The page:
4-H offers youth life lessons, connections

OU News Bureau

With more than 200,000 members, Michigan 4-H is the largest development organization for youth in the state.

4-H provides an outlet for children and young people ages 5-19 to explore interests and grow as individuals. It is often known for its agricultural programs, which entails raising, showing and auctioning livestock. However, other opportunities in arts and sciences are offered, as well.

Young people who raise and show animals through 4-H show them at their local agricultural fair. Claire Vestrand, a resident of Oakland County’s Oakland Township, showed at the Armada Fair during her nine years as a member.

“I started with dogs when I was 8. Then I moved to horses and chickens,” she said.

Claire Vestrand showed chickens, as well as dogs and horses, while in 4-H. She was a member for nine years. PHOTO/MICHAELA SCARSELLA

In addition to the animals Vestrand showed, other species such as cows, pigs and rabbits can be raised for exhibition.

While each animal show has different expectations, they all require months of preparations. Animals’ health and diet must be monitored closely. Animals such as pigs are required to fall within a certain weight range. Judges also expect members to have an extensive knowledge of their animal.

Emily Tengman, a resident of Jackson County’s Grass Lake, was a member for 11 years. Now, she is an administrative leader of Patriot’s 4-H Club, which she helped found.  She is responsible for overseeing enrollment paperwork and that group members are following club bylaws.

“I initially joined because my dad did 4-H and he wanted his children to do it,” Tengman said. “I liked being around animals, but I had no idea how much I would enjoy being a part of 4-H and how much my life has revolved around it.”

Both Vestrand and Tengman credit 4-H for introducing them to new people and lasting friendships.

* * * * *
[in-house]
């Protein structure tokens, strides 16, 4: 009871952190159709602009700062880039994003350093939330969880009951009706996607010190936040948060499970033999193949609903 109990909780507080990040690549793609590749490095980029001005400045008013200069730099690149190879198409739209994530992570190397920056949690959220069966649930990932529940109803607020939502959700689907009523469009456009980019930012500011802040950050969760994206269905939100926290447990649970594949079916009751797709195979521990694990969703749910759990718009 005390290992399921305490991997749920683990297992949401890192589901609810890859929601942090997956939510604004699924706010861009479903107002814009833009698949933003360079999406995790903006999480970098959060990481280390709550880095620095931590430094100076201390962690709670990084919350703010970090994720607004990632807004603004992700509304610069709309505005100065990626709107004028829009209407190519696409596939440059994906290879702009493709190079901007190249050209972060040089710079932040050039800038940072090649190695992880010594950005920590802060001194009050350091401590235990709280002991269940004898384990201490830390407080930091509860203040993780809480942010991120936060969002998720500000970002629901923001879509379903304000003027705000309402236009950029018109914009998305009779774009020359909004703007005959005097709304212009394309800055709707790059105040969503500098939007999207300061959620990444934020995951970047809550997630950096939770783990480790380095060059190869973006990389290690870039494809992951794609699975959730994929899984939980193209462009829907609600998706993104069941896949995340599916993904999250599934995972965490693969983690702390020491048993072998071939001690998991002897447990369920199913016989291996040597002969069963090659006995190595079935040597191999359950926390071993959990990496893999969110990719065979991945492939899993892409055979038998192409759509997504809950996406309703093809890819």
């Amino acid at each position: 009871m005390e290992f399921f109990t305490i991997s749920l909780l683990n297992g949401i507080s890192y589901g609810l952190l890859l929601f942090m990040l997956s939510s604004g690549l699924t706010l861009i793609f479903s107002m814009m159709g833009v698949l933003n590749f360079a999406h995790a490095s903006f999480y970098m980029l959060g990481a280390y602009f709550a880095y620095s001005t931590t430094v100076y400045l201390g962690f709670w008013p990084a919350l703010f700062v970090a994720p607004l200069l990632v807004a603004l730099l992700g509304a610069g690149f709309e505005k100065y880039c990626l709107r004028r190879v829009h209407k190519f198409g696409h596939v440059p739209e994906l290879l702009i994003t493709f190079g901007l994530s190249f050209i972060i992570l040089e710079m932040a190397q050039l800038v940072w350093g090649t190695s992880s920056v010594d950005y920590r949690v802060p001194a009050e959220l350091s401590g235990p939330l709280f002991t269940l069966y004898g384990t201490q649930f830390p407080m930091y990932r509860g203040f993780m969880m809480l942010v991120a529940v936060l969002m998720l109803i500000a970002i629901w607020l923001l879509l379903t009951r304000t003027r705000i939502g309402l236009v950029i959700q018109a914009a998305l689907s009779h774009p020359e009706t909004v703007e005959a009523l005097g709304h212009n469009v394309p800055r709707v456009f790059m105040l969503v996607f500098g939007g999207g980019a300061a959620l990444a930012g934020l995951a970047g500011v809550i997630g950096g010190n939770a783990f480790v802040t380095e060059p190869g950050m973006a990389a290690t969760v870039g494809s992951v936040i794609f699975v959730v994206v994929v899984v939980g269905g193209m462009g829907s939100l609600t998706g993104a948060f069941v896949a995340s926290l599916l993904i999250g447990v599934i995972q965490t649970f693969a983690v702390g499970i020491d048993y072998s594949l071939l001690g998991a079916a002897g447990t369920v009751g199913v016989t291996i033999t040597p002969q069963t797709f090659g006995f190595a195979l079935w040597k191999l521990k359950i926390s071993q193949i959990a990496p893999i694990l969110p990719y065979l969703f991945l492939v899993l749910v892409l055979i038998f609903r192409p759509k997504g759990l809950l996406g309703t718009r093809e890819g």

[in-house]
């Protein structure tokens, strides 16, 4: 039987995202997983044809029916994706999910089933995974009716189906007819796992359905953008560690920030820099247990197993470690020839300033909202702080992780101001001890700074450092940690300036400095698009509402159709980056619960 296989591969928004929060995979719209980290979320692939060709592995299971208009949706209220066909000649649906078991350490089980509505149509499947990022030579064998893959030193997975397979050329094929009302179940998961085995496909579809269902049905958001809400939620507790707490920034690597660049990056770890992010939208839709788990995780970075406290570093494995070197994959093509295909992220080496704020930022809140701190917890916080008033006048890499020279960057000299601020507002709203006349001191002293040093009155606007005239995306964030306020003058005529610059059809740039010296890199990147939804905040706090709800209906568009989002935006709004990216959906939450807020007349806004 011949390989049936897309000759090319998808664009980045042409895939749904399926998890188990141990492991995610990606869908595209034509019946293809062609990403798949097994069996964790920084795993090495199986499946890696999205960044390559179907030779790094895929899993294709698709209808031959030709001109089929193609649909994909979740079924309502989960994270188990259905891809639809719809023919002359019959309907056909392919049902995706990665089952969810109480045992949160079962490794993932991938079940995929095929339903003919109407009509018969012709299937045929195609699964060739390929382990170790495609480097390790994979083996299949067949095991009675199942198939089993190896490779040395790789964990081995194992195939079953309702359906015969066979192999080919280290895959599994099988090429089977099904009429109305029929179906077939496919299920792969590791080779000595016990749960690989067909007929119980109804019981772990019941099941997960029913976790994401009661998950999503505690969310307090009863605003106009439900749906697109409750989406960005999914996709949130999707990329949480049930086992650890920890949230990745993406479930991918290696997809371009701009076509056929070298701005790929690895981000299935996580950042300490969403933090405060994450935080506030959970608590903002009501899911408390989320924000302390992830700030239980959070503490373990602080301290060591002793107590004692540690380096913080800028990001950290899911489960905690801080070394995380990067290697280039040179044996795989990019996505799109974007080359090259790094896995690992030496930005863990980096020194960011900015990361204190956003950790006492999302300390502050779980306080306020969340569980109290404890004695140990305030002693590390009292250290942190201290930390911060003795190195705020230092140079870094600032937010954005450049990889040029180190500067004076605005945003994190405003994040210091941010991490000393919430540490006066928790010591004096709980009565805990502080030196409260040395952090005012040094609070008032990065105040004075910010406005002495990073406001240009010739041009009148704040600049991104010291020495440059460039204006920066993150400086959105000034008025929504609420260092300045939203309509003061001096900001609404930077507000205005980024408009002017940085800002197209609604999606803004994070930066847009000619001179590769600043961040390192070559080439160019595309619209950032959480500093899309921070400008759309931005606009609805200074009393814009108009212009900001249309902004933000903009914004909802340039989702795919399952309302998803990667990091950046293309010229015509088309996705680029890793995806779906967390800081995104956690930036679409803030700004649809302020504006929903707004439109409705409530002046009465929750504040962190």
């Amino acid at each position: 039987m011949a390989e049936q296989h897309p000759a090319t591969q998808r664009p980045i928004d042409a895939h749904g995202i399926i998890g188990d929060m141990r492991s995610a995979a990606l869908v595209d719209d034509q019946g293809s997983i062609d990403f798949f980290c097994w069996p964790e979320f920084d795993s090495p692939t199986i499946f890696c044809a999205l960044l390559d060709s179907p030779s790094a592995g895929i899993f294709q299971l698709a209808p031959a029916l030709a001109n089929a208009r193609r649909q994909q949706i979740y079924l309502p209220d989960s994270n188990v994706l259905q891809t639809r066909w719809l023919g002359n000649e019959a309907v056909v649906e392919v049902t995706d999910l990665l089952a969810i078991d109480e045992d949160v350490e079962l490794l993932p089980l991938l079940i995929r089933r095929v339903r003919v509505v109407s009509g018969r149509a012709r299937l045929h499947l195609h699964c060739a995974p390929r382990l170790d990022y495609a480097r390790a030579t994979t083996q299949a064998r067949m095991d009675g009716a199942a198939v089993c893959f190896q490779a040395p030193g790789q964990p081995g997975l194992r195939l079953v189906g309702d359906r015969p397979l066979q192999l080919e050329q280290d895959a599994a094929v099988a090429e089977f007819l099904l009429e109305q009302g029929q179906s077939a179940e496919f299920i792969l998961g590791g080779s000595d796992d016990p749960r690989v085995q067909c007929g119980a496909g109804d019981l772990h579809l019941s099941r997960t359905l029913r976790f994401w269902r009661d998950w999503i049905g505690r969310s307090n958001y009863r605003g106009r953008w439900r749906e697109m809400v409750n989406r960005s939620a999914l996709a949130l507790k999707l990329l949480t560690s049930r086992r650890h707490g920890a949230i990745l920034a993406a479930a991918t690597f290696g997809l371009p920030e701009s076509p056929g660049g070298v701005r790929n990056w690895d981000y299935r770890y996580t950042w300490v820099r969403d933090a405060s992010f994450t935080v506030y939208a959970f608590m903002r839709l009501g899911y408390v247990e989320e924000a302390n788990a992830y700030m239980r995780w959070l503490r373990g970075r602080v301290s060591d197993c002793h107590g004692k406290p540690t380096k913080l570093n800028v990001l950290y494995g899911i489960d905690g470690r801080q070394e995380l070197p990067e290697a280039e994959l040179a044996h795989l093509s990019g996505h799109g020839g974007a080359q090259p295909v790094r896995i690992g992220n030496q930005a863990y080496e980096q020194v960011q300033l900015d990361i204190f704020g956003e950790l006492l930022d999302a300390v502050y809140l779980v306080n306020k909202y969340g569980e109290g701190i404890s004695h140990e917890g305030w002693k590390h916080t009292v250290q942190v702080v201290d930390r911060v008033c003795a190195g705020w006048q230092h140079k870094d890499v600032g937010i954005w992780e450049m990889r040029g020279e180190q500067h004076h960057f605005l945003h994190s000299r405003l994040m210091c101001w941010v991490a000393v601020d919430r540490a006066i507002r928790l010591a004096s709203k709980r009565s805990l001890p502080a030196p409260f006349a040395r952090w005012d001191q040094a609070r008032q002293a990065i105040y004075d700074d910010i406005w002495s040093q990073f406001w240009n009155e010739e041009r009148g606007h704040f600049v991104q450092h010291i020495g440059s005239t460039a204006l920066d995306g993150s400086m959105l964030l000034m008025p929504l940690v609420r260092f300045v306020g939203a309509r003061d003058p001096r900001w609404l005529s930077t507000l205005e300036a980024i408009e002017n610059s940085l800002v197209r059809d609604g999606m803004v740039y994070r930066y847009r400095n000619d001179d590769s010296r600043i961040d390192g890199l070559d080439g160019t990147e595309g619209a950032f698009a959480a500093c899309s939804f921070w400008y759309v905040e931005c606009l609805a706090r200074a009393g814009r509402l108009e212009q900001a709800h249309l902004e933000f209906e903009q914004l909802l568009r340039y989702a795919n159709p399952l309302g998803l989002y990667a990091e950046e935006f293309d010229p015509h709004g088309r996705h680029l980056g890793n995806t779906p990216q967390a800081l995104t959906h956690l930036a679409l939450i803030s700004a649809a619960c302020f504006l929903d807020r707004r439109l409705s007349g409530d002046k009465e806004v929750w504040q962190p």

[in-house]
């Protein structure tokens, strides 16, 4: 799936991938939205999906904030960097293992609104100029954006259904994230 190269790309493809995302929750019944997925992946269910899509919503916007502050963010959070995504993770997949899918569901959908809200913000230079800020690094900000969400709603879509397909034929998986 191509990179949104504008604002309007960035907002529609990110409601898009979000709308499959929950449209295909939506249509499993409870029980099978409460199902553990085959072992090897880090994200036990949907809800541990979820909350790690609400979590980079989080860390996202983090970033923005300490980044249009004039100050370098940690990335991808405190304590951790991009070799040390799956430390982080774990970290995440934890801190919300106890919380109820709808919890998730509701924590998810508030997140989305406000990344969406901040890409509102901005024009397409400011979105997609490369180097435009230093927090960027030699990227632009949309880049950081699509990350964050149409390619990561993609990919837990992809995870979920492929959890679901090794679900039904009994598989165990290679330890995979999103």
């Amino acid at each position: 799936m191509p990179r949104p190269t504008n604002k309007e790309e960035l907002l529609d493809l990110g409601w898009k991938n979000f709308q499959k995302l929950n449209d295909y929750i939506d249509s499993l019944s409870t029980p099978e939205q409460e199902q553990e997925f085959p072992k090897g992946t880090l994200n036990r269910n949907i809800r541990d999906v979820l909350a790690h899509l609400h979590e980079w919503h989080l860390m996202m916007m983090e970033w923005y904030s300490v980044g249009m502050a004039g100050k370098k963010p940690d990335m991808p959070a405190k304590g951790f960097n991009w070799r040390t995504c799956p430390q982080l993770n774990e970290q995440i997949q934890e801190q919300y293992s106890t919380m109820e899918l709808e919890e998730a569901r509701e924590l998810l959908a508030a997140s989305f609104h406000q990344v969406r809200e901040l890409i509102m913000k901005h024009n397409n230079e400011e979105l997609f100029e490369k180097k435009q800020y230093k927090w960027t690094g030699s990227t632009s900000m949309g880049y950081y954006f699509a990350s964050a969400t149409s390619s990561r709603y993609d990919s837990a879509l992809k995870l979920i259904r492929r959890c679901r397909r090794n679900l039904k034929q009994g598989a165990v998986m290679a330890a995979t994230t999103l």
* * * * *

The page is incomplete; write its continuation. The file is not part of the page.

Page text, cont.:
“I think the real reason I loved it is because of the community of people. Because it brought together so many people from different backgrounds,” Vestrand said.

One opportunity for Michigan members to connect is through the annual 4-H Exploration Days. The program lasts three days and has an attendance of 2,500 people ages 11-19. Participants attend classes in a variety of subjects while staying on Michigan State University’s campus.

Along with networking opportunities, the responsibilities that come with 4-H projects teach life lessons.

“You learn a lot of life experiences that not a lot of people have the chance to learn,” Tengman said.  “Growing up on a farm, I don’t think twice about where my food comes from and what it takes to make and raise it, but some kids have no idea about any of that.”

Vestrand said she is thankful for what 4-H has done for her and attributes it to her enrollment in the Peace Corps.  

“I am happy with who it made me become today,” she said. “I definitely wouldn’t be in the Peace Corps if I didn’t have that background.”



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Posted by on Dec 6 2017. Filed under Featured article, Michigan. You can follow any responses to this entry through the RSS 2.0. You can leave a response or trackback to this entry

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